Anikka Burton was just 17 when her mother died from breast cancer.
Devastated by her loss, she became increasingly worried that she was at risk too. She decided she wasn’t going to wait to find out, and asked her doctor for a mammogram; she’d even made up her mind to have a preventative double mastectomy, if it meant keeping safe.
But her concerns were brushed off. You’re too young to worry about that, she was told. Come back when you’re in your 40’s.
She was 33 when she noticed her left breast was swollen. Nervous, she made a doctor’s appointment. She was immediately referred to a specialist at a breast clinic, and was very relieved to be told it was just an infection.
But the antibiotics failed to clear it up, so she returned to the specialist. Despite the fact her mother and grandmother had both had breast cancer, and her aunty had just been diagnosed with the disease too, she was reassured, again, that nothing was wrong, and sent home with a stronger prescription.
But Anikka still couldn’t shake the infection, or the feeling that something was wrong.
‘I went back and begged for a biopsy,’ she explains.
Despite her concerns, she didn’t really expect it to be anything, she just wanted to put that last niggle to rest. Instead, tests revealed she had an aggressive form of breast cancer.
‘I was diagnosed on Monday and three days later I started treatment,’ she says. She barely had time to register what was happening before being hurled into 18 months of chemotherapy, Herceptin and, finally, a double mastectomy.
While undergoing treatment, well-meaning friends would send her flowers – sometimes dozens of bouquets at a time. ‘The thought was so kind and very much appreciated,’ she says, ‘but the last thing I had time to think about was finding vases for them all.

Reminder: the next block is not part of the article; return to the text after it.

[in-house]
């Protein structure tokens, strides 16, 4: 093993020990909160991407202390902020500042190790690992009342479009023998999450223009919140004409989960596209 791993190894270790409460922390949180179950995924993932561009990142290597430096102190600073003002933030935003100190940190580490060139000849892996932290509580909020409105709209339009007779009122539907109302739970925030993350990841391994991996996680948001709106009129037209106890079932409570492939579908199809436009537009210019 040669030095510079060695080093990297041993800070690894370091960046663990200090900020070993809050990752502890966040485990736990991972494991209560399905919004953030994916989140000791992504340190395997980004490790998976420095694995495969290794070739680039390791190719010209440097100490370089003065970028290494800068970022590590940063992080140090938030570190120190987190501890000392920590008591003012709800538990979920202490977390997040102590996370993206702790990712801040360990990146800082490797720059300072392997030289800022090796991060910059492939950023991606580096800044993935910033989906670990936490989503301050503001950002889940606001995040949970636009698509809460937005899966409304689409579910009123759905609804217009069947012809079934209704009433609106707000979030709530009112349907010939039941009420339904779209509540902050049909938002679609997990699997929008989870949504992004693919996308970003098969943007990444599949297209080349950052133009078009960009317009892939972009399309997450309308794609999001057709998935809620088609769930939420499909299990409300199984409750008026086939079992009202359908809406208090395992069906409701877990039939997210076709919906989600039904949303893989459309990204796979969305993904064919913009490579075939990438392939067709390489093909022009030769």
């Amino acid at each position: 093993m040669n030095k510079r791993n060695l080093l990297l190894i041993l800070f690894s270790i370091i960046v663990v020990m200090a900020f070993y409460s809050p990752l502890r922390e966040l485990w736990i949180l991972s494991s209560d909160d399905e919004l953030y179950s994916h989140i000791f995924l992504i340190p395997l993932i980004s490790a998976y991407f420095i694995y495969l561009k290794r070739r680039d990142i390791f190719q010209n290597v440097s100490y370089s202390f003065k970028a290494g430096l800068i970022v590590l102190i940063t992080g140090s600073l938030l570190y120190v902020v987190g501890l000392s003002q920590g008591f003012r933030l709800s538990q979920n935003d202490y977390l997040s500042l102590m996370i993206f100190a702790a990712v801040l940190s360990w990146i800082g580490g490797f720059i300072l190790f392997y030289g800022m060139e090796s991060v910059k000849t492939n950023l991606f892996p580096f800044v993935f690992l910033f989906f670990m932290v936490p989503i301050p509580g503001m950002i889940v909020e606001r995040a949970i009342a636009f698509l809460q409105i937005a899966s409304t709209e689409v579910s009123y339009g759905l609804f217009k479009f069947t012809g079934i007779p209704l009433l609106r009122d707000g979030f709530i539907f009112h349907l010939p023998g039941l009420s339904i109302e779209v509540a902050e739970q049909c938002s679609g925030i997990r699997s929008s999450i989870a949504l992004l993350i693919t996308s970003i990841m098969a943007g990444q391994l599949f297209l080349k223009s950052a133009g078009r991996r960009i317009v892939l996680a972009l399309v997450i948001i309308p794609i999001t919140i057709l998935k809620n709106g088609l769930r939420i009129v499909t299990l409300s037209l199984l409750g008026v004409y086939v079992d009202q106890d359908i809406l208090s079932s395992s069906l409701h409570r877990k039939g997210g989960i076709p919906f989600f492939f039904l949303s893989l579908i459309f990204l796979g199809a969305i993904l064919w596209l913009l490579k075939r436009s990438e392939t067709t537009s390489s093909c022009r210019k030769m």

‘Then, after a few days, I had to watch them wither and die – not exactly what I wanted to see, under the circumstances.’
She joined some cancer forums, and noticed it was a common theme with people receiving treatment – what to do with all the flowers? Some hospitals didn’t even allow them on the wards, so they never even reached their recipient. It seemed such a waste, and Anikka couldn’t help but think that same amount of money could be spent on something much more useful.
Then she began to wonder: But what?
People going through cancer treatment are often advised not to eat dairy products, so gifts like cupcakes and chocolate are equally wasted. It’s also suggested they avoid toiletries containing parabens and sulphates, ruling out a lot of traditional pamper hampers too.
That’s when Anikka first had the idea to set up an online store selling thoughtful and appropriate ‘Chemo Care’ gifts.
As soon as she had completed her own treatment, she started visiting trade shows, carefully selecting products that ticked all the boxes – specialist toiletry sets, front-buttoning pyjamas in soft materials that wouldn’t irritate sensitive skin, natural nausea treatments, and edible treats that didn’t clash with chemotherapy.
She even stocked a range of empathy cards, as she realised many generic versions didn’t convey the right message. ‘Get Well Soon isn’t always appropriate,’ she points out, ‘because, tragically, some people know they aren’t going to get better.’
Not Another Bunch of Flowers went live at the end of 2013, and Anikka realised much of range was also perfect for general get well gifts, and even for new mums. She began to expand the range to include items such as puzzles, hot water bottles and journals.
Although she will remain on Tamoxifen for years to come, Anikka, now 39, considers herself one of the lucky ones. Today there is no evidence of the disease in her body, and Not Another Bunch of Flowers continues to go from strength to strength.
But the best news came a year ago. ‘I’d been told I wouldn’t be able to have children (as chemotherapy can cause your ovaries to stop working),’ she says, ‘which was absolutely devastating.’
But she and husband Craig refused to give up on the chance to have a family. They went to a specialist doctor, and were excited to learn her ovaries were working again.
A few weeks into this new year, baby Monty was born. ‘Even when I’m exhausted from getting up four times a night, all I can think is how lucky I am to be here to look after him,’ she says.
‘I feel very blessed.’